There was a second, lesser, problem too. The invitation not only hinted at an eagerness to stir up "a bit of trans-tasman rivalry!" but added: "The rules are fairly loose."
And, as fate would have it, so is The Crafty Pint.
With some reluctance, we struck off a number of potential ingredients (thistle, haggis, Irn Bru and battered Mars Bars among them) before finding a workable common thread. With all three nations having a natural affinity to the sea, it seemed right to get what we needed from Neptune's vast kingdom in order to brew a beer that had a truly global connection.
"Mussels! That's it: mussels! We'll make a mussel stout with mussels native to each country!"
As "Eureka!" moments, it's possibly of less significance than Archimedes and his bath, probably more on a par with the moment Wayne Coyne decided to record an album on four CDs all of which had to be played simultaneously on four stereos (a feat that both requires and rewards dedication, traits we hoped for in our beer).
But a “Eureka!” moment it was nonetheless, one that gathered momentum when the name Tricep Stout was mooted and became an unstoppable force once research revealed that the mussels native to Scotland (blue) were also farmed in The Crafty Pint's HQ of Victoria, that those native to New Zealand (green-lipped) were readily available in Australia, and that there was a number of freshwater varieties in the waterways of Central NSW, home of the brewers who had invited The Crafty Pint to join them for a brew just days earlier. Just, not this particular brew…
Somewhat apologetically, we contacted Shawn Sherlock of Murray's, in Port Stephens, and put the idea to him:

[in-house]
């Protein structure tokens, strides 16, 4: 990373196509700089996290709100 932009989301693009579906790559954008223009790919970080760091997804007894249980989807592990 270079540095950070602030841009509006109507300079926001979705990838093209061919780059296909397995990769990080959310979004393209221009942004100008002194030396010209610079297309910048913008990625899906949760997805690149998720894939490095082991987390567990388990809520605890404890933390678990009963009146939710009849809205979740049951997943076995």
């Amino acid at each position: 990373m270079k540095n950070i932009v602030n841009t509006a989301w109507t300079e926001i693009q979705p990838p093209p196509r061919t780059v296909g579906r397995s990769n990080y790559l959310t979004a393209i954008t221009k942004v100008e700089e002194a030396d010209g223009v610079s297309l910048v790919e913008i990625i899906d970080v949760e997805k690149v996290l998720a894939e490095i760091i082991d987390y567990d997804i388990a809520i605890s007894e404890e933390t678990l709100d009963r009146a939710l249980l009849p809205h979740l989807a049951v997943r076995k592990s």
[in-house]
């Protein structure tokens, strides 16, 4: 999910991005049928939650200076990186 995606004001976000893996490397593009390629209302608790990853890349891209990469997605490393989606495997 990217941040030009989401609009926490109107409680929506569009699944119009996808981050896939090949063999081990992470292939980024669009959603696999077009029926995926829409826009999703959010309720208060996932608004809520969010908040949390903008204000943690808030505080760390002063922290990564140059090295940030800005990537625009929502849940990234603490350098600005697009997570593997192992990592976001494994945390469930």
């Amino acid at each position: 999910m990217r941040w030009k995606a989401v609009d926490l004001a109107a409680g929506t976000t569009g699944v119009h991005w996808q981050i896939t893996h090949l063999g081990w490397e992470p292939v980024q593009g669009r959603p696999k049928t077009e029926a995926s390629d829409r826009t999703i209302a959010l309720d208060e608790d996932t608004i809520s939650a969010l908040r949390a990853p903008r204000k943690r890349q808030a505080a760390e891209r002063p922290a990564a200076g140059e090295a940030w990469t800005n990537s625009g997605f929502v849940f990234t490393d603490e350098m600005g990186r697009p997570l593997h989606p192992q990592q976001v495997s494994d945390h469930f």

"Hi Shawn, this might seem a little unusual but we were wondering if we could come up to your brewery and make a beer with a whole bunch of seafood in it to enter into an overseas competition."
Put yourself in his shoes, just for a moment. Your day job is brewing some of the best beer in the country. The Crafty Pint, on the other hand, has pretty much zero brewing credentials. What do you say?
Thankfully – more than a little remarkably – Shawn said: "Yes." OK, so it was "yes" with the caveats outlined above, but it was a "Yes… if you are seriously keen" nonetheless. And with that The Crafty Pint headed north.
So where did the "Peated" appear from? Well, it seems that we forgot to ditch one of the early recipe ideas, that idea being to give a Scotch ale a wee smoky touch in a nod to Islay.
And what about the "Imperial"? For that, Shawn must take credit – presumably driven in part by the fact that he and fellow brewer Ian Watson (pictured at top) have been knocking out imperial stouts for fun recently and in all likelihood by the hope (or fervent prayer) that it might mask the lunacy we were planning to bring to the brew.
Did we mention that it's Belgian too? No? Well, it is. But there are two excellent reasons for this. Firstly, The Crafty Pint's pick of Murray's imperial stouts is the Heart of Darkness, brewed with a Belgian yeast. Secondly, if you're going to call a beer Tricep, it may as well be a Bulgin' Tricep.
Decision made, it was time to gather ingredients. First stop was Grain & Grape for some British smoked malt.
"How much do you need?" said the guy at the counter.
"Errr… I don't know. I haven't seen the recipe yet."
"What are you brewing?"
"Ummm… A Belgian peated omperial mussel stout. Just 20 litres or so."
It is possible that this man had been faced with a more clueless punter in his time. Possible, but unlikely. To his credit, he had the sense to spot a gift horse with its jaw dragging on the floor when confronted with one; two days later we were on board a flight to Sydney with three, mostly unnecessary, kilograms of smoked malt in our luggage…
It was a chilly Monday morning when we were greeted at the station in Newcastle by Shawn. For his trouble, he was greeted with the bombshell: "Shawn, Google says there are freshwater mussels around here. Eight varieties, apparently. They're described as 'rough tucker', but any chance you could stop at a river so we can forage for some?"